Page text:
In an Australian first, researchers are studying Magnetic Seizure Therapy (MST) as an alternative treatment for the 30 per cent of patients suffering from depression who don’t respond to traditional treatment.
The study, led by researchers from the Monash Alfred Psychiatry Research Centre (MAPrc) and funded by beyondblue and the National Health and Medical Research Council (NHMRC), has been published in two leading journals:Psychiatry Research: Neuroimaging and Depression and Anxiety. Both papers are a result of the same study.
MAPrc Deputy Director Professor Paul Fitzgerald, who led the study, said depression was a common and disabling disorder, affecting up to one in five Australians during their lifetime.
“Electroconvulsive Therapy (ECT) is one of the only established interventions for treatment resistant depression,” Professor Fitzgerald said.
“But use of ECT is limited due to the presence of memory-related side effects and associated stigma.”
For this reason, the MAPrc researchers began exploring new treatment options. MST is a brain-stimulation technique that may have similar clinical effects to ECT without the unwanted side effects.
“In MST, a seizure is induced through the use of magnetic stimulation rather than a direct electrical current like ECT. Magnetic fields are able to pass freely into the brain, making it possible to more precisely focus stimulation,” Professor Fitzgerald said.
“By avoiding the use of direct electrical currents and inducing a more focal stimulation, it is thought that MST will result in an improvement of depressive symptoms without the memory difficulties seen with ECT.”
Research is still at an early stage and MST is only available in a handful of locations worldwide. The MAPrc is the only centre in Australia conducting trials with this therapy.
The study found that MST resulted in an overall significant reduction in depression symptoms; 40 per cent showed overall improvement and 30 per cent showed some improvement. None of the trial participants complained of cognitive side effects.
“MST shows antidepressant efficacy without apparent cognitive side effects. However, substantial research is required to understand the optimal conditions for stimulation and to compare MST to established treatments, including ECT,” Professor Fitzgerald said.
“In order to accurately assess the comparable efficacy of MST to ECT, large-scale randomised controlled trials are required. There remains considerable work to be done before statements of the relative efficacy of these treatments can be made.”
Professor Fitzgerald and his team have received more funding from beyondblue and the NHMRC to carry out a large-scale trial on MST as an alternative treatment for depression.
… and in a related story
Patients Tell How Magnetic Therapy Lifted Their DepressionThree patients who have suffered periodic major depression throughout their adult lives told an audience attending a Loyola Grand Rounds presentation how their lives have been transformed by a new magnetic therapy.
The treatment, called transcranial magnetic stimulation (TMS), sends short pulses of magnetic fields to the brain.
“I feel better now than I have in a very long time,” said patient Jannel Jump. “I’m living a life now, rather than hiding from it.”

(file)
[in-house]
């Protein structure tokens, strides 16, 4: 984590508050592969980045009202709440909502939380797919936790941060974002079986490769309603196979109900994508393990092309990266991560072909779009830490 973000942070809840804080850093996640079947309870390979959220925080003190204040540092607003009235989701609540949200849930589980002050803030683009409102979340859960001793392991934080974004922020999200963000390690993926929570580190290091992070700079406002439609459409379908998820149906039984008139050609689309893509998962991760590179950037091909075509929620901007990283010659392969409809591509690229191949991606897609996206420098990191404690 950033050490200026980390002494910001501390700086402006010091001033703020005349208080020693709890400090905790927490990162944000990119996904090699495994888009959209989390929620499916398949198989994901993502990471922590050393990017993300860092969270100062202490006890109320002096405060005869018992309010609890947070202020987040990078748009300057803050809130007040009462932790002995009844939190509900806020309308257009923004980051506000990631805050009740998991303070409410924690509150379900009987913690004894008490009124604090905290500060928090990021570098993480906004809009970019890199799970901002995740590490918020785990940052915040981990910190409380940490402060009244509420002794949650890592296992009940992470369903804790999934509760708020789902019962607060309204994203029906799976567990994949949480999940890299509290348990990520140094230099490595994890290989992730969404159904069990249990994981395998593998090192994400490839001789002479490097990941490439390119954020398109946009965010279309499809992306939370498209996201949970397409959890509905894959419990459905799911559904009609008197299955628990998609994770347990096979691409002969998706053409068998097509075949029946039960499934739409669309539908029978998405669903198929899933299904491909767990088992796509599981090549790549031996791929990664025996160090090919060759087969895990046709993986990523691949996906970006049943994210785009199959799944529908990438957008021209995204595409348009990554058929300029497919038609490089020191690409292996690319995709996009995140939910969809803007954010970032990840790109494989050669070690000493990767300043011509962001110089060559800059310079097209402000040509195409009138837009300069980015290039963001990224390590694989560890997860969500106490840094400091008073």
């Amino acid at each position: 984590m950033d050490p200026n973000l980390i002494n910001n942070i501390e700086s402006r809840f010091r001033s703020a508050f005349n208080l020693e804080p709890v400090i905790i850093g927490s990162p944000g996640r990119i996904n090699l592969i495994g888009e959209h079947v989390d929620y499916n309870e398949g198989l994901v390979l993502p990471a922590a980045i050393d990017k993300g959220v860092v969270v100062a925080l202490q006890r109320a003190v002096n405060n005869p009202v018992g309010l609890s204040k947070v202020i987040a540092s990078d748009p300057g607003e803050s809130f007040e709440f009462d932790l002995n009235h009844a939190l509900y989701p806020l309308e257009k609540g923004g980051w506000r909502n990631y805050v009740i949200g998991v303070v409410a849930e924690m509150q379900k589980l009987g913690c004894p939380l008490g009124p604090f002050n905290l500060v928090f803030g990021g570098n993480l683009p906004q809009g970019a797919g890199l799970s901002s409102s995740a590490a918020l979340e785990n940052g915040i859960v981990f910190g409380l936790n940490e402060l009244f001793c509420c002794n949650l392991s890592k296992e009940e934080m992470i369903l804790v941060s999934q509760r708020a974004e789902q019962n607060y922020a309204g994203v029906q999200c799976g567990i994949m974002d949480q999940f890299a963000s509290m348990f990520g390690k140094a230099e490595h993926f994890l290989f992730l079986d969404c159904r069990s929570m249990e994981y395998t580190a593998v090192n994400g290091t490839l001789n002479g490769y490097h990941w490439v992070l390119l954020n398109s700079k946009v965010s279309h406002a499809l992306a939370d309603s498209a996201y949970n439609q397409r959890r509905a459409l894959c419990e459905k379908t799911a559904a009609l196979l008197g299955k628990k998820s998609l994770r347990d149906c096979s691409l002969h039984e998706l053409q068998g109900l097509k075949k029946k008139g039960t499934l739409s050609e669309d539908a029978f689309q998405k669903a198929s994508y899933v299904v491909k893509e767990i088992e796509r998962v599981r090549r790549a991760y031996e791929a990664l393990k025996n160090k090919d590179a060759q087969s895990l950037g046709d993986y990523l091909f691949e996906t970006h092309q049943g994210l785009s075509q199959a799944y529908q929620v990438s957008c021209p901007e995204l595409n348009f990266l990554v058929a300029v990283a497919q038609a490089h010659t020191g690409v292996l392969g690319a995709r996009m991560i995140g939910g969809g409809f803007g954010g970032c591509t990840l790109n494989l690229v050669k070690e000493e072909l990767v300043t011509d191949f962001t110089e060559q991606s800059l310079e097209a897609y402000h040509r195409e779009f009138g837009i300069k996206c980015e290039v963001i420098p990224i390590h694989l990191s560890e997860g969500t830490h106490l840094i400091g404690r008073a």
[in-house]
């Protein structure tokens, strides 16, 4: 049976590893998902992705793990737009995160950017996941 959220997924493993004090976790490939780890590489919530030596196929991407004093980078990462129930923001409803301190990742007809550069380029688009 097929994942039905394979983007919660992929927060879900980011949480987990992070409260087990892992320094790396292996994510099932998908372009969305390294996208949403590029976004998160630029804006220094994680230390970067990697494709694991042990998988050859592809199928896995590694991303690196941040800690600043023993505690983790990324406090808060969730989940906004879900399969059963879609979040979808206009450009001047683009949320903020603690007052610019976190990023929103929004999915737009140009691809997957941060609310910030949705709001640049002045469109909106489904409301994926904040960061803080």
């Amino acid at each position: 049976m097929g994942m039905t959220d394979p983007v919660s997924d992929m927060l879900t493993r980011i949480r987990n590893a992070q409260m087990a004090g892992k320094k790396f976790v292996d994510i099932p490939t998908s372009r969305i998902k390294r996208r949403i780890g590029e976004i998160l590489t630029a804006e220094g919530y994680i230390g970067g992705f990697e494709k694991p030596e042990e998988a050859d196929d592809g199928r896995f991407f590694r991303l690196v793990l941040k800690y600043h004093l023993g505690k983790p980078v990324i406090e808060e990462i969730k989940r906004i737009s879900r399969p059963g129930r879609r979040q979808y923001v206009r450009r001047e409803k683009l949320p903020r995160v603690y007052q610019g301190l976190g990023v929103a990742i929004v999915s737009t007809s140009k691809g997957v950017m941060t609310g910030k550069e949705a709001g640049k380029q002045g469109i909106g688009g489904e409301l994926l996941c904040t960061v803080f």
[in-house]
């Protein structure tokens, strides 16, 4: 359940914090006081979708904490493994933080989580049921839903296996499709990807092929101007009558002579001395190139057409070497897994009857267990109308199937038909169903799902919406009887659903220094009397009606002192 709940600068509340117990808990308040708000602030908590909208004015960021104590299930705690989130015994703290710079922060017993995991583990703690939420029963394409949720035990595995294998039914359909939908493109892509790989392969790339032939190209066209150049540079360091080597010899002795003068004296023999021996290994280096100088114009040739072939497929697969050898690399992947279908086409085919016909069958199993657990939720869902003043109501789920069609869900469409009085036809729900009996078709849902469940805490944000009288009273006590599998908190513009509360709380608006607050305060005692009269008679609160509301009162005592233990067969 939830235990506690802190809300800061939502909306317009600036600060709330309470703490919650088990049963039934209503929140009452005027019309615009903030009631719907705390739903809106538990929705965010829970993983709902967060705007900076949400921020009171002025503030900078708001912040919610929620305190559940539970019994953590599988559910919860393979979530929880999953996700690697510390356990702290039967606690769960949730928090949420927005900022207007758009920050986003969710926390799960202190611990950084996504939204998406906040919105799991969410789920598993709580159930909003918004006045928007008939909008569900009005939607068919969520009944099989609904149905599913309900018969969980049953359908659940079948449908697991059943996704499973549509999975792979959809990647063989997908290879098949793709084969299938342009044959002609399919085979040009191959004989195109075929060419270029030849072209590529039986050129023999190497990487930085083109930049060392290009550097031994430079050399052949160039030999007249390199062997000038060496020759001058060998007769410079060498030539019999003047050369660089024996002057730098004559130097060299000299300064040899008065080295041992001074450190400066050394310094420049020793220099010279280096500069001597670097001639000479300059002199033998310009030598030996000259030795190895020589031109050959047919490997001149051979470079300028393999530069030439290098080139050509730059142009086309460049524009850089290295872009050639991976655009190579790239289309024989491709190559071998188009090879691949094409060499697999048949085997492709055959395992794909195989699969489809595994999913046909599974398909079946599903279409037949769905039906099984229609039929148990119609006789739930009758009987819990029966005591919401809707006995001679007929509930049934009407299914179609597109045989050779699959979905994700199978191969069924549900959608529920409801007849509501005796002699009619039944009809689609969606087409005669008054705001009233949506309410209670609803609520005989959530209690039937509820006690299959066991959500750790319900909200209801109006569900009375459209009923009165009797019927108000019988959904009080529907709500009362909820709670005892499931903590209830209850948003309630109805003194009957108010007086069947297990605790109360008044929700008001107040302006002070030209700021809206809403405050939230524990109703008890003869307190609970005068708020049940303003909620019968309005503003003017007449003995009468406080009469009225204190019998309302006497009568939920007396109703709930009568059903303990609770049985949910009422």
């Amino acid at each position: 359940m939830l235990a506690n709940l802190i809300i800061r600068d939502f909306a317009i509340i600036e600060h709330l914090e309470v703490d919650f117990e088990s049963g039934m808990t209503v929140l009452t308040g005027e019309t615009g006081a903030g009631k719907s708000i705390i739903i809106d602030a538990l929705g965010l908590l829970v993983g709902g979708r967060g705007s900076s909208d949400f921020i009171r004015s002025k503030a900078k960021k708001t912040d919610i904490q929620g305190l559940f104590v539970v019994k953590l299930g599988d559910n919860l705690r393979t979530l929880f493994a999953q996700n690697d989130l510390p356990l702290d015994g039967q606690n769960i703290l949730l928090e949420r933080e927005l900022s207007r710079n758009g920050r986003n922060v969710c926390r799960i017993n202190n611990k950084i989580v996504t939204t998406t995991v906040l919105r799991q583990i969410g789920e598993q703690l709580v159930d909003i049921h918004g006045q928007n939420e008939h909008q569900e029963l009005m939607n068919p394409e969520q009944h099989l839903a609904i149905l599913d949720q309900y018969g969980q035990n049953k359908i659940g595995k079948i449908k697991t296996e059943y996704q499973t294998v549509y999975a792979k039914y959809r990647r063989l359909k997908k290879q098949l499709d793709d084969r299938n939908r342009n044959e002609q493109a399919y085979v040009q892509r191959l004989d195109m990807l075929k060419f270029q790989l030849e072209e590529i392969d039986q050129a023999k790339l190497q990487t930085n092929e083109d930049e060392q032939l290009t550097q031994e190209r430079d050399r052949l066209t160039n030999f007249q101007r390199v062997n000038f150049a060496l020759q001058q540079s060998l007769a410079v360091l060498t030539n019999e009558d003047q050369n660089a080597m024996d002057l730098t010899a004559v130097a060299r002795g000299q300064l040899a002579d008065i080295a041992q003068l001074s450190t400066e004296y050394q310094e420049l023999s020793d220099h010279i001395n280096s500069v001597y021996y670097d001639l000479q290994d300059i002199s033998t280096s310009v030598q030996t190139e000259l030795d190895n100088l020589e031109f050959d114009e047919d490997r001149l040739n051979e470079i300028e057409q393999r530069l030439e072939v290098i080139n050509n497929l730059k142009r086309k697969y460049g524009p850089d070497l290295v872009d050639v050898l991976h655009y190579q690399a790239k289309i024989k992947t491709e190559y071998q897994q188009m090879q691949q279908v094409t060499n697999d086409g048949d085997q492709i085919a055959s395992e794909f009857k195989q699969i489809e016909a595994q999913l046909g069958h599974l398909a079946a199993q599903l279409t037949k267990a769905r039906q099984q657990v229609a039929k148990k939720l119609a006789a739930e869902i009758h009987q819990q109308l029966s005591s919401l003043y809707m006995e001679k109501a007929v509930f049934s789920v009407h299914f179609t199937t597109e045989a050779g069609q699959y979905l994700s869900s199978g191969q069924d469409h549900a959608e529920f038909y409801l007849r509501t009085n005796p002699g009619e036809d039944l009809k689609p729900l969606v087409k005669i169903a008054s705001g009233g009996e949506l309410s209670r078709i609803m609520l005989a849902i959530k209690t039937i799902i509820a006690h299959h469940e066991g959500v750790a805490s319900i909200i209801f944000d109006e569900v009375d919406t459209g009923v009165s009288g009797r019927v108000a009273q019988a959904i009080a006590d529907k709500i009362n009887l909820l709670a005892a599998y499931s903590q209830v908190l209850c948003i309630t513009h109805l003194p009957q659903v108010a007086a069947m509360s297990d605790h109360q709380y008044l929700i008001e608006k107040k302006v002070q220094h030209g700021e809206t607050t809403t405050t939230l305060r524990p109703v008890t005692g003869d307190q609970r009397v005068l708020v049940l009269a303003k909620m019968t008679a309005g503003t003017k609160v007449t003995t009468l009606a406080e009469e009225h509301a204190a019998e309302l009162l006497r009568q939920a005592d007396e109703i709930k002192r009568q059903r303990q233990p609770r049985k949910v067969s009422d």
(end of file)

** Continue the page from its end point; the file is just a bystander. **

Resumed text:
Another patient said TMS brought him out of a depression so severe he couldn’t get out of bed.
And a third patient said TMS “has helped me to have a glass-is-half-full outlook. I’m in a much better spot today.”
The Food and Drug Administration approved TMS in 2009 for patients who have major depression and have tried and failed at least one antidepressant. The FDA has approved one TMS system, NeuroStar®, made by Neuronetics, said Dr. Murali Rao, MD, DFAPA, FAPM, Chairman of the Department of Psychiatry and Behavioural Neurosciences at Loyola University Chicago Stritch School of Medicine.
The patient reclines in a comfortable padded chair. A magnetic coil, placed next to the left side of the head, sends short pulses of magnetic fields to the surface of the brain. This produces currents that stimulate brain cells. The currents, in turn, affect mood-regulatory circuits deeper in the brain. The resulting changes in the brain appear to be beneficial to patients who suffer depression.
Each treatment lasts 35 to 40 minutes. Patients typically undergo three to five treatments per week for four to six weeks.
The treatments do not require anaesthesia or sedation. Afterward, a patient can immediately resume normal activities, including driving. Studies have found that patients do not experience memory loss or seizures. Side effects may include mild headache or tingling in the scalp, mostly during stimulation.
Together, psychotherapy and antidepressants result in complete remission in about one-third of patients who suffer major depression. TMS is a non-invasive treatment option for the other two-thirds of patients, who experience only partial relief from depression or no relief at all, Rao said. He noted that TMS is recommended by the American Psychiatric Association’s 2010 Treatment Guidelines.
Rao said treatment reports from 41 TMS treatment centres show that about 33 percent of TMS patients who previously had been treatment-resistant reported their depression had significantly lessened or gone away completely. This success rate is about twice as high as the success rate of patients who have tried three or more antidepressants. Loyola recently began recruiting for a study on whether TMS can benefit patients who suffer from both depression and debilitating tinnitus (ringing in the ears).